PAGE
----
The great sage – once described to me by someone who attended a (highly) derivative speech he made on the Scottish economy as Woody Allen with statistics and no jokes – blogs that George Osborne is “Britain’s Paul Ryan”. Remarkably, this seems unfair on both Mr Osborne and Mr Ryan.
Anyway, Krugman writes:
Osborne’s big idea was that Britain should turn to fiscal austerity now now now, even though the economy remained deeply depressed; it would all work out, he insisted, because the confidence fairy would come to the rescue. Never mind those whining Keynesians who said that premature austerity would send Britain into a double-dip recession.
Strange to say, Britain’s recovery stalled soon after Cameron/Osborne began their new policies, and the country is now in a double-dip recession.
Up to a point, Lord Copper. You’d be hard pressed to make a case for Osborne’s success but, as the chart above demonstrates, you’d be just as hard-pressed to make the case that the programme of fiscal austerity that Osborne has actually delivered – which should not be confused with that which he promised – is markedly different from that which his predecessor, Alistair Darling, proposed prior to the last election.
It’s true that, over the course of the whole parliament Osborne hopes to achieve a small reduction in total spending whereas Darling planned to keep spending flat but, really, this is a difference of degree not kind.
In other words, you can make a plausible case that just as, in broad terms, Gordon Brown stuck to Ken Clarke’s spending plans for his first two years as Chancellor (not coincidentally his most accomplished years at the Treasury) so, again broadly speaking, Osborne has kept faith with his predecessor’s plans. He may not have wanted to but, so far, that’s what he has actually done.
Which might suggest, surely, that if Osborne is Britain’s Paul Ryan then, at the very least, Alistair Darling is some kind of mini-Ryan too.
Alternatively neither of them are anything of the sort and Krugman is, perhaps clumsily, trying to use British politics to make a domestic political point. Maybe so but it doesn’t seem a very useful point (even if you accept it).
Now perhaps Darling’s prognosis was mistaken (and might, of course, have changed had he remained in office) but that’s a different matter too. Osborne is not, however congenial it may to pretend otherwise, some kamikaze budget-slasher or coked-up austerity fiend. There was, though it suited both parties to deny it, quite a dollop of common ground between the rival Treasury teams before the last election and this appears to have been confirmed by events. At least in this we’re all in it together.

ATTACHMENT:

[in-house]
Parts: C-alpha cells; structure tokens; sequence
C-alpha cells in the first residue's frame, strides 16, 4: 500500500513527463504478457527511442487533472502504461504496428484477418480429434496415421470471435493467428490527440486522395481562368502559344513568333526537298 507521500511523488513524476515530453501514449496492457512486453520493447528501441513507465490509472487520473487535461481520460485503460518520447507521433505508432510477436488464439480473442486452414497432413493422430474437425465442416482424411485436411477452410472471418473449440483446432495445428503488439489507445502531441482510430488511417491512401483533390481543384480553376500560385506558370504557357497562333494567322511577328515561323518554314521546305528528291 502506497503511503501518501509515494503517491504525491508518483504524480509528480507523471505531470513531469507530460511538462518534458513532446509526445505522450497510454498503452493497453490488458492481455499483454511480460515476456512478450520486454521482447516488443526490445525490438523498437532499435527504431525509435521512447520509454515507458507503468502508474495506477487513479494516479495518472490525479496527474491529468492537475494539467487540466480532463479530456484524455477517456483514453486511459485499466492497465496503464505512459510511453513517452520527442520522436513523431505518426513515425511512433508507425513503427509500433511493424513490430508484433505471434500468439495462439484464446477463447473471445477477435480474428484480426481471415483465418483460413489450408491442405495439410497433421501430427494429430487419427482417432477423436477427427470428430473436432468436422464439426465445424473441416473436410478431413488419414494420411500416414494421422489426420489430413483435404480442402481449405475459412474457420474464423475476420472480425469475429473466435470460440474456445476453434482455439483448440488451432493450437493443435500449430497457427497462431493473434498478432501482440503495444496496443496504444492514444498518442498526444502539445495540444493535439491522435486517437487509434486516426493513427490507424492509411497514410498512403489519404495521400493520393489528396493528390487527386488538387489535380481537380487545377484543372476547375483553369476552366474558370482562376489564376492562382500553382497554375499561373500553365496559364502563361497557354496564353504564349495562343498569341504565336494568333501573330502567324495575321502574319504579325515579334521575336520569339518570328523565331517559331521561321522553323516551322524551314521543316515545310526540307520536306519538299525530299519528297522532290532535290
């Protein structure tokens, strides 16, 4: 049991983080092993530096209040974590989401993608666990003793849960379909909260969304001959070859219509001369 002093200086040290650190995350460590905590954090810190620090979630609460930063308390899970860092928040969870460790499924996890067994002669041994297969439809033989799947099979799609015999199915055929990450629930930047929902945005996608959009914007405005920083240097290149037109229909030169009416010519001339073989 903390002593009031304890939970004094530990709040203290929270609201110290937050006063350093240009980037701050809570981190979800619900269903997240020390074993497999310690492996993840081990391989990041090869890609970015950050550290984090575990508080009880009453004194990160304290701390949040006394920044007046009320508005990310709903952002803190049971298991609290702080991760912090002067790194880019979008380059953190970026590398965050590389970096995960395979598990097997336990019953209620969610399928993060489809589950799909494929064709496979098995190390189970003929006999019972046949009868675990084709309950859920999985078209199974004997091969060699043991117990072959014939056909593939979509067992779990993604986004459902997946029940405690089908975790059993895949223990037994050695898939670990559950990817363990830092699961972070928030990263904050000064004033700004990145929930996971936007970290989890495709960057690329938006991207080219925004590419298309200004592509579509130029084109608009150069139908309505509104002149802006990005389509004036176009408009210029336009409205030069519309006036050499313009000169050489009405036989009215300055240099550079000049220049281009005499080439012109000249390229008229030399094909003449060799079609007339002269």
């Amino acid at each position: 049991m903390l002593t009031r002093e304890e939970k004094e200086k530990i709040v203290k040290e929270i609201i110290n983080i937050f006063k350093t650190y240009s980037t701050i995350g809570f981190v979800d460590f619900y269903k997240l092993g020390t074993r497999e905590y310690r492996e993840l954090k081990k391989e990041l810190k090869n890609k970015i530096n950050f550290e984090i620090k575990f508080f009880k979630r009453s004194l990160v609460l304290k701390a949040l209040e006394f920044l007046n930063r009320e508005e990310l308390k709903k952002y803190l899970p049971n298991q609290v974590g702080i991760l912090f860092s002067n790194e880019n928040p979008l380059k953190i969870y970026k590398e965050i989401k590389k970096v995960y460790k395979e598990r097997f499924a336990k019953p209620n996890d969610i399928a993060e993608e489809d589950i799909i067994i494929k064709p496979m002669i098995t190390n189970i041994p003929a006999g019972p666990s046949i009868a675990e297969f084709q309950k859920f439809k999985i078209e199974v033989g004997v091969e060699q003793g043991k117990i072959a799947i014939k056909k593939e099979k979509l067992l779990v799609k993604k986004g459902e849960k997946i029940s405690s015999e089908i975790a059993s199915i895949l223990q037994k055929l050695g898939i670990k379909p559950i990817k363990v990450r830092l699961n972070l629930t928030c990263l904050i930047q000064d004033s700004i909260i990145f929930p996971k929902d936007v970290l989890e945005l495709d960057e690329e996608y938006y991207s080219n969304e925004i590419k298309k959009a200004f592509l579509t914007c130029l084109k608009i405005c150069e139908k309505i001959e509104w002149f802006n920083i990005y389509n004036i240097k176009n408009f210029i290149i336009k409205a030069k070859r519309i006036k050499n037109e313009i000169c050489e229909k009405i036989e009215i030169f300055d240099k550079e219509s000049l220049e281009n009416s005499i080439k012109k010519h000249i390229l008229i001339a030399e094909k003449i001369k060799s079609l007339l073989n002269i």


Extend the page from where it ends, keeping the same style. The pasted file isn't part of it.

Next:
UPDATE: On the other hand, I may also be mistaken! Jonathan Portes emails to say I am:
Your graph (and hence the blog) is highly misleading, in the sense that it’s clearly not a comparison of the different stances of fiscal policy as outlined by Darling 2010, Osborne 2010 and Osborne now. There are two reasons for this:
a) GDP in the future is now considerably lower than forecast in 2010 – in part, as I and Paul [Krugman] would argue, because of the mistaken stance of fiscal policy. So not surprisingly spending as a proportion of GDP is higher than it would otherwise have been. If things had turned out even worse the spending/GDP ratio would have been even higher. This is just not a meaningful measure; it’s an arithmetic sleight of hand.
b) you ignore taxes. The macro impacts of fiscal policy come primarily from the difference between taxes and spending. I wouldn’t argue that fiscal policy was too tight if taxes were 4% of GDP lower and spending the same (that might not be optimal for other reasons but it would certainly represent looser fiscal policy).
[According to the IMF] “On the side of the public sector, large and frontloaded fiscal adjustment has, as expected, been an important headwind. Consolidation amounting to a cumulative 4¾ percent of potential GDP in FY10/11 and FY11/12 is estimated to have subtracted roughly 2½ percentage points from growth during these two years.”
Subscribe to The Spectator today for a quality of argument not found in any other publication. Get more Spectator for less – just £12 for 12 issues.